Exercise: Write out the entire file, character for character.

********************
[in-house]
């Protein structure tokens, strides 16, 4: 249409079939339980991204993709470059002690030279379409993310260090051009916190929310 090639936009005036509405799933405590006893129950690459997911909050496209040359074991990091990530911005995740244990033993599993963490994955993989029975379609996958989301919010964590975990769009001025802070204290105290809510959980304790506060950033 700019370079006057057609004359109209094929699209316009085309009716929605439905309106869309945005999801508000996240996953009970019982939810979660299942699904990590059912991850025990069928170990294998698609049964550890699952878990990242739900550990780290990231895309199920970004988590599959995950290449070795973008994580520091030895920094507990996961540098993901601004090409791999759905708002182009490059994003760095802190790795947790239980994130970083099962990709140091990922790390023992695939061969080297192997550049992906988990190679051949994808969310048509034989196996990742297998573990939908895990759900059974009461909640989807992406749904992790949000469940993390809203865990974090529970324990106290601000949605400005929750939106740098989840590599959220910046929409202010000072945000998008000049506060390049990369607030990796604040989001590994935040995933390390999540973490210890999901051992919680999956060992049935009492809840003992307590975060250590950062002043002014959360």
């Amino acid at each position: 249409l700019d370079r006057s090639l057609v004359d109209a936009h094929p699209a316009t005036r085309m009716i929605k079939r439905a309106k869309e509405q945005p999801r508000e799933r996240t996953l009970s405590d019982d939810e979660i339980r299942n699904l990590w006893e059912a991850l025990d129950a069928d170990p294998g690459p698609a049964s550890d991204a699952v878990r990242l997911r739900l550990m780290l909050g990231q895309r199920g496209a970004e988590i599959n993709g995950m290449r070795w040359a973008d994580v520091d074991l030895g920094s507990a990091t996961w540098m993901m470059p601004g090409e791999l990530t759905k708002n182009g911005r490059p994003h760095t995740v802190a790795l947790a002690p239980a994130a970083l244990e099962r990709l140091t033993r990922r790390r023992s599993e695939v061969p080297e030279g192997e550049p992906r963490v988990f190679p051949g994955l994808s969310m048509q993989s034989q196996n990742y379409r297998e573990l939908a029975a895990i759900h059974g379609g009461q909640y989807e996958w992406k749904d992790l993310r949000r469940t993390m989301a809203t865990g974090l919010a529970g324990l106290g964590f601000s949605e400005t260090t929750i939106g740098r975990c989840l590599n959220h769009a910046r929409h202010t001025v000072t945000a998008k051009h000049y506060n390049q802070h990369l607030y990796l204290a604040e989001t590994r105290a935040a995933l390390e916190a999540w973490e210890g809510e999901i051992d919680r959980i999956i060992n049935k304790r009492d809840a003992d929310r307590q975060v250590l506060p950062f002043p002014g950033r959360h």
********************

[in-house]
């Protein structure tokens, strides 16, 4: 249409079939339980991204993709470059002690030279379409993310260090051009916190929310 090639936009005036509405799933405590006893129950690459997911909050496209040359074991990091990530911005995740244990033993599993963490994955993989029975379609996958989301919010964590975990769009001025802070204290105290809510959980304790506060950033 700019370079006057057609004359109209094929699209316009085309009716929605439905309106869309945005999801508000996240996953009970019982939810979660299942699904990590059912991850025990069928170990294998698609049964550890699952878990990242739900550990780290990231895309199920970004988590599959995950290449070795973008994580520091030895920094507990996961540098993901601004090409791999759905708002182009490059994003760095802190790795947790239980994130970083099962990709140091990922790390023992695939061969080297192997550049992906988990190679051949994808969310048509034989196996990742297998573990939908895990759900059974009461909640989807992406749904992790949000469940993390809203865990974090529970324990106290601000949605400005929750939106740098989840590599959220910046929409202010000072945000998008000049506060390049990369607030990796604040989001590994935040995933390390999540973490210890999901051992919680999956060992049935009492809840003992307590975060250590950062002043002014959360």
């Amino acid at each position: 249409l700019d370079r006057s090639l057609v004359d109209a936009h094929p699209a316009t005036r085309m009716i929605k079939r439905a309106k869309e509405q945005p999801r508000e799933r996240t996953l009970s405590d019982d939810e979660i339980r299942n699904l990590w006893e059912a991850l025990d129950a069928d170990p294998g690459p698609a049964s550890d991204a699952v878990r990242l997911r739900l550990m780290l909050g990231q895309r199920g496209a970004e988590i599959n993709g995950m290449r070795w040359a973008d994580v520091d074991l030895g920094s507990a990091t996961w540098m993901m470059p601004g090409e791999l990530t759905k708002n182009g911005r490059p994003h760095t995740v802190a790795l947790a002690p239980a994130a970083l244990e099962r990709l140091t033993r990922r790390r023992s599993e695939v061969p080297e030279g192997e550049p992906r963490v988990f190679p051949g994955l994808s969310m048509q993989s034989q196996n990742y379409r297998e573990l939908a029975a895990i759900h059974g379609g009461q909640y989807e996958w992406k749904d992790l993310r949000r469940t993390m989301a809203t865990g974090l919010a529970g324990l106290g964590f601000s949605e400005t260090t929750i939106g740098r975990c989840l590599n959220h769009a910046r929409h202010t001025v000072t945000a998008k051009h000049y506060n390049q802070h990369l607030y990796l204290a604040e989001t590994r105290a935040a995933l390390e916190a999540w973490e210890g809510e999901i051992d919680r959980i999956i060992n049935k304790r009492d809840a003992d929310r307590q975060v250590l506060p950062f002043p002014g950033r959360h």